#5298166 New Post about Gamma Correction

Posted by on 26 June 2016 - 06:48 PM

I just came across this excellent presentation that anyone should read if they're interested in color spaces and proper terminology.

#5298011 Basic texturing

Posted by on 25 June 2016 - 12:28 PM

When you declare a texture in your HLSL shader code and compile it with the shader compiler, the compiler will assign the texture to a t# register. There are several register types, but the t# registers are always used for shader resource views. By default, the compiler will assign the registers sequentially based on the order in which you declared your textures. So if you TextureA, TextureB, and TextureC all declared in a row, then they'll get assigned to t0, t1, t2 respectively. You can also explicitly tell the compiler which register you'd like to use by using the "register" keyword, like this:


Texture2D ObjTexture : register(t0);


Now the reason that the registers are important is because they exactly correspond to the binding slots used for PSSetShaderResources. So if you call PSSetShaderResources with StartSlot set to 3 and NumViews set to to 2, then you will bind shader resource views to registers t3 and t4. In your case, the texture will get assigned to t0 so you can just pass 0 for StartSlot and 1 for NumViews, and then pass along a single-element array containing your shader resource view pointer.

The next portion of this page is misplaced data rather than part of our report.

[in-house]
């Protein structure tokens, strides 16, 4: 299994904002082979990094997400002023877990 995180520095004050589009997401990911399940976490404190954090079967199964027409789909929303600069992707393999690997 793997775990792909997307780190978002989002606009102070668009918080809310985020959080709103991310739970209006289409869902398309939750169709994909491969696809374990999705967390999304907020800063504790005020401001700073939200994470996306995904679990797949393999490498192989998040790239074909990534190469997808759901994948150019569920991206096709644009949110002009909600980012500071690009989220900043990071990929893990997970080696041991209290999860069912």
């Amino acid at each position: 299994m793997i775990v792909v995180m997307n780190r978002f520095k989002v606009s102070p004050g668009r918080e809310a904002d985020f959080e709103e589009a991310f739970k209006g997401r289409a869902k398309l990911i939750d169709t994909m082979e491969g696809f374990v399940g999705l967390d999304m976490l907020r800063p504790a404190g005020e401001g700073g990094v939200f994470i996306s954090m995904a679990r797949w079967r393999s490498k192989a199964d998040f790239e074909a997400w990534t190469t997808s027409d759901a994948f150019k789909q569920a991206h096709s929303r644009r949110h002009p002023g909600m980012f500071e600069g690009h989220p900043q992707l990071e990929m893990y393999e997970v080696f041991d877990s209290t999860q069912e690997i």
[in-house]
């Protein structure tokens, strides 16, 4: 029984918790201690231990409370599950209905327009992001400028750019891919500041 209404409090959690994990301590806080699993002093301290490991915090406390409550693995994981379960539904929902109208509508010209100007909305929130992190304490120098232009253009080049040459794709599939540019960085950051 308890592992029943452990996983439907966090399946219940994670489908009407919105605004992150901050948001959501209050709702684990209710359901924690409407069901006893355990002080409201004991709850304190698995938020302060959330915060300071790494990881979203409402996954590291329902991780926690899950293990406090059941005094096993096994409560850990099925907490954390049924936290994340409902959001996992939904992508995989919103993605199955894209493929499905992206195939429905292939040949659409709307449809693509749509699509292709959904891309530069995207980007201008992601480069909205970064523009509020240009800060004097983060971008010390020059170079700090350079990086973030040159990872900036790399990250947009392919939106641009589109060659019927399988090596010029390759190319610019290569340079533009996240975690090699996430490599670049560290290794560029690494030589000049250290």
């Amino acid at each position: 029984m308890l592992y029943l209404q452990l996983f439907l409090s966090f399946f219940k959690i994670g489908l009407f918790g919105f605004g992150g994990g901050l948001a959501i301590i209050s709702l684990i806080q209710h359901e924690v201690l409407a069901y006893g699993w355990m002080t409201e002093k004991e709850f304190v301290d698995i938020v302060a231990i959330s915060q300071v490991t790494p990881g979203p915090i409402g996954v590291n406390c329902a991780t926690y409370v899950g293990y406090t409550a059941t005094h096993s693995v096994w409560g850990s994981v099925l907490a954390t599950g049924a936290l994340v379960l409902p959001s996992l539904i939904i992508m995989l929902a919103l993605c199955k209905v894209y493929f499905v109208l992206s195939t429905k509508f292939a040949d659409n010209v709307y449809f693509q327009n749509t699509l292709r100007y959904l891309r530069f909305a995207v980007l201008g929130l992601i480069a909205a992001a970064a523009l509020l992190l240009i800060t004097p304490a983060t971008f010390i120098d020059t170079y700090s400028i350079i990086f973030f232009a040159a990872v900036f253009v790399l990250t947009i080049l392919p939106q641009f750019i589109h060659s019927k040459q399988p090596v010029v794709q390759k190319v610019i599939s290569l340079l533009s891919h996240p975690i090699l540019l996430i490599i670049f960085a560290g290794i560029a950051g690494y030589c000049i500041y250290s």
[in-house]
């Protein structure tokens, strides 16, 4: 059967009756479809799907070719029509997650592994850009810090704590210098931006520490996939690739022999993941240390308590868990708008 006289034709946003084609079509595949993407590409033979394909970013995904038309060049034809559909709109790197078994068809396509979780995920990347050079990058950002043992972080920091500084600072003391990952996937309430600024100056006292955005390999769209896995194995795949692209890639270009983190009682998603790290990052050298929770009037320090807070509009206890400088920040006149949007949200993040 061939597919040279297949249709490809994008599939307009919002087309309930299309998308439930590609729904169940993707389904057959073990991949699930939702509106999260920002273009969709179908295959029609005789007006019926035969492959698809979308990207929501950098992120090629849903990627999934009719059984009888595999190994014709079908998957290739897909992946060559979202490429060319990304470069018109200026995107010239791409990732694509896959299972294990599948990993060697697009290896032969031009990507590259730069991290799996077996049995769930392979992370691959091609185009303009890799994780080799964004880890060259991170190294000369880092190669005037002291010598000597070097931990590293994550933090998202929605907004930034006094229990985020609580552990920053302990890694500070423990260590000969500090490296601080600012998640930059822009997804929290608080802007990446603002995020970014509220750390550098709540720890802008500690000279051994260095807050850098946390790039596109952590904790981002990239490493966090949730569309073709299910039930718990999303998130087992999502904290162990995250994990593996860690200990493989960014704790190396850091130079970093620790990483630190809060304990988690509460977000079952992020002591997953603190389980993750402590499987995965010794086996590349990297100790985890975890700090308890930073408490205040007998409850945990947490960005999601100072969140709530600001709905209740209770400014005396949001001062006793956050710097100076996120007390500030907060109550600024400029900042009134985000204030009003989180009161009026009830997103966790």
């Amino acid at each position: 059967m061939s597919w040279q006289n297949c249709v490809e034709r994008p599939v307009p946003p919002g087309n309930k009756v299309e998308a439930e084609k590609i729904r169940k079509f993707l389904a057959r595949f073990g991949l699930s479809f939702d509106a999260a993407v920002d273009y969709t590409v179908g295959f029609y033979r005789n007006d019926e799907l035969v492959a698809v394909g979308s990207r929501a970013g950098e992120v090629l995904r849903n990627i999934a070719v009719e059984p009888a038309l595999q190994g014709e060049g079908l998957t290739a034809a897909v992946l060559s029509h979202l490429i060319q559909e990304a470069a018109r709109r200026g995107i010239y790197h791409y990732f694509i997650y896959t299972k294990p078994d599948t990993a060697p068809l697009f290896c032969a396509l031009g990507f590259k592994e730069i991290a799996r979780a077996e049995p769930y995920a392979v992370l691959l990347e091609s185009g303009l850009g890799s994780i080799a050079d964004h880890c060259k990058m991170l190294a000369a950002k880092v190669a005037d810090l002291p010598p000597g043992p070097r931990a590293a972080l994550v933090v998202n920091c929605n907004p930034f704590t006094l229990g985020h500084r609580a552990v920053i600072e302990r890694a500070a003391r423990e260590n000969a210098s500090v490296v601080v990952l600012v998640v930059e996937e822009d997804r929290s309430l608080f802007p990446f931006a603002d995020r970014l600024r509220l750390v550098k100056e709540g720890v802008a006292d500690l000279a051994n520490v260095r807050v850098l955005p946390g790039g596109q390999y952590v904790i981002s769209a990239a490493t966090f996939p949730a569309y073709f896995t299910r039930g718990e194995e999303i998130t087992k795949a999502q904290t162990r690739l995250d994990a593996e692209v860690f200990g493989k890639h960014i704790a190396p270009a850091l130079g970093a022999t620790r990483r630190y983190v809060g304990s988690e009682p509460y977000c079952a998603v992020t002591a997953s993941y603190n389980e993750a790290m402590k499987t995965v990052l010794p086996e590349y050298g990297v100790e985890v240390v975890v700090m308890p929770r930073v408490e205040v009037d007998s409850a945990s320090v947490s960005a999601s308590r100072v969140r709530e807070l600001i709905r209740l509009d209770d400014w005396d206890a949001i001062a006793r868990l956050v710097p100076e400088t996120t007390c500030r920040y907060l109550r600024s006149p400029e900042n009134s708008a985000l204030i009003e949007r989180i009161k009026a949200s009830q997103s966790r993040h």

Sampler states work exactly the same way, except that they use a different set of registers and binding slots. Samplers will use registers s0 through s15, and they will correspond to the binding slots of PSSetSamplers.


The way that the binding slots work is that they're persistent on your device context even if you change shaders. So if you bind shader A, set 3 textures, and then draw, those same 3 textures will still be bound if you bind shader B. If you want to un-bind those textures, you need to do it by passing an array of NULL pointers to PSSetShaderResources (or by calling ID3D11DeviceContext::ClearState, which will clear all bindings for all shader stages).